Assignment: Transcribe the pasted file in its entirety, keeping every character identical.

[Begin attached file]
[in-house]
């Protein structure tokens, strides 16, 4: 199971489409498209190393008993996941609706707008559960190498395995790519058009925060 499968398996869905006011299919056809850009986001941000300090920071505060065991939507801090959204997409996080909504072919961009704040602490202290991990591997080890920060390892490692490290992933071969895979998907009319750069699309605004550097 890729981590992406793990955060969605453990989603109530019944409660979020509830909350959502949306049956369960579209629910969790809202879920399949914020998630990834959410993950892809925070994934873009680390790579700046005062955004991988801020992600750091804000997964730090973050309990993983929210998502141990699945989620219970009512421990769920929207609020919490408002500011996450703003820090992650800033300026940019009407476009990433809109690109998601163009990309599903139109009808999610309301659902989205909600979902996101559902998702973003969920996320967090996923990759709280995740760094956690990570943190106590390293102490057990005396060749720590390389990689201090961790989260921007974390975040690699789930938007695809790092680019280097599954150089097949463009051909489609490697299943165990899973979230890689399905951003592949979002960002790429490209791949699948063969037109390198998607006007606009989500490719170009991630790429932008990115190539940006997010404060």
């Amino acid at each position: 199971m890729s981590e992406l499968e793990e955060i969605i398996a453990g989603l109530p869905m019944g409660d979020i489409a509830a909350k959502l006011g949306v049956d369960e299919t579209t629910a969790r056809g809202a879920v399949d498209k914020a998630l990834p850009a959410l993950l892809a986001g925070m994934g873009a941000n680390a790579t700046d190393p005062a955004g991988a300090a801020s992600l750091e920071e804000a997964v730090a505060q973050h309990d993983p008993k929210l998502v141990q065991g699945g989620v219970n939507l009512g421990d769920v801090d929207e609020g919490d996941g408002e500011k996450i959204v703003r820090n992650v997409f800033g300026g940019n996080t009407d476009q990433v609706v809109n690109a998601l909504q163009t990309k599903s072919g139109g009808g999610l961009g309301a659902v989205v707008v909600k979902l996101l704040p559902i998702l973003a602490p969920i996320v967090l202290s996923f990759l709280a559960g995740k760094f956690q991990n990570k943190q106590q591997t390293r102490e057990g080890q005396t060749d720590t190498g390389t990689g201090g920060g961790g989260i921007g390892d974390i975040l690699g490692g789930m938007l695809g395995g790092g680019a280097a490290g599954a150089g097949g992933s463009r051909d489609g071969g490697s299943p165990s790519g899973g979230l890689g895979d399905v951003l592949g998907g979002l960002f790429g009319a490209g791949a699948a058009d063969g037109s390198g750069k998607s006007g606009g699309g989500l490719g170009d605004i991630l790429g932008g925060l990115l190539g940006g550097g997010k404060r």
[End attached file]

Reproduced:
[in-house]
């Protein structure tokens, strides 16, 4: 199971489409498209190393008993996941609706707008559960190498395995790519058009925060 499968398996869905006011299919056809850009986001941000300090920071505060065991939507801090959204997409996080909504072919961009704040602490202290991990591997080890920060390892490692490290992933071969895979998907009319750069699309605004550097 890729981590992406793990955060969605453990989603109530019944409660979020509830909350959502949306049956369960579209629910969790809202879920399949914020998630990834959410993950892809925070994934873009680390790579700046005062955004991988801020992600750091804000997964730090973050309990993983929210998502141990699945989620219970009512421990769920929207609020919490408002500011996450703003820090992650800033300026940019009407476009990433809109690109998601163009990309599903139109009808999610309301659902989205909600979902996101559902998702973003969920996320967090996923990759709280995740760094956690990570943190106590390293102490057990005396060749720590390389990689201090961790989260921007974390975040690699789930938007695809790092680019280097599954150089097949463009051909489609490697299943165990899973979230890689399905951003592949979002960002790429490209791949699948063969037109390198998607006007606009989500490719170009991630790429932008990115190539940006997010404060």
């Amino acid at each position: 199971m890729s981590e992406l499968e793990e955060i969605i398996a453990g989603l109530p869905m019944g409660d979020i489409a509830a909350k959502l006011g949306v049956d369960e299919t579209t629910a969790r056809g809202a879920v399949d498209k914020a998630l990834p850009a959410l993950l892809a986001g925070m994934g873009a941000n680390a790579t700046d190393p005062a955004g991988a300090a801020s992600l750091e920071e804000a997964v730090a505060q973050h309990d993983p008993k929210l998502v141990q065991g699945g989620v219970n939507l009512g421990d769920v801090d929207e609020g919490d996941g408002e500011k996450i959204v703003r820090n992650v997409f800033g300026g940019n996080t009407d476009q990433v609706v809109n690109a998601l909504q163009t990309k599903s072919g139109g009808g999610l961009g309301a659902v989205v707008v909600k979902l996101l704040p559902i998702l973003a602490p969920i996320v967090l202290s996923f990759l709280a559960g995740k760094f956690q991990n990570k943190q106590q591997t390293r102490e057990g080890q005396t060749d720590t190498g390389t990689g201090g920060g961790g989260i921007g390892d974390i975040l690699g490692g789930m938007l695809g395995g790092g680019a280097a490290g599954a150089g097949g992933s463009r051909d489609g071969g490697s299943p165990s790519g899973g979230l890689g895979d399905v951003l592949g998907g979002l960002f790429g009319a490209g791949a699948a058009d063969g037109s390198g750069k998607s006007g606009g699309g989500l490719g170009d605004i991630l790429g932008g925060l990115l190539g940006g550097g997010k404060r």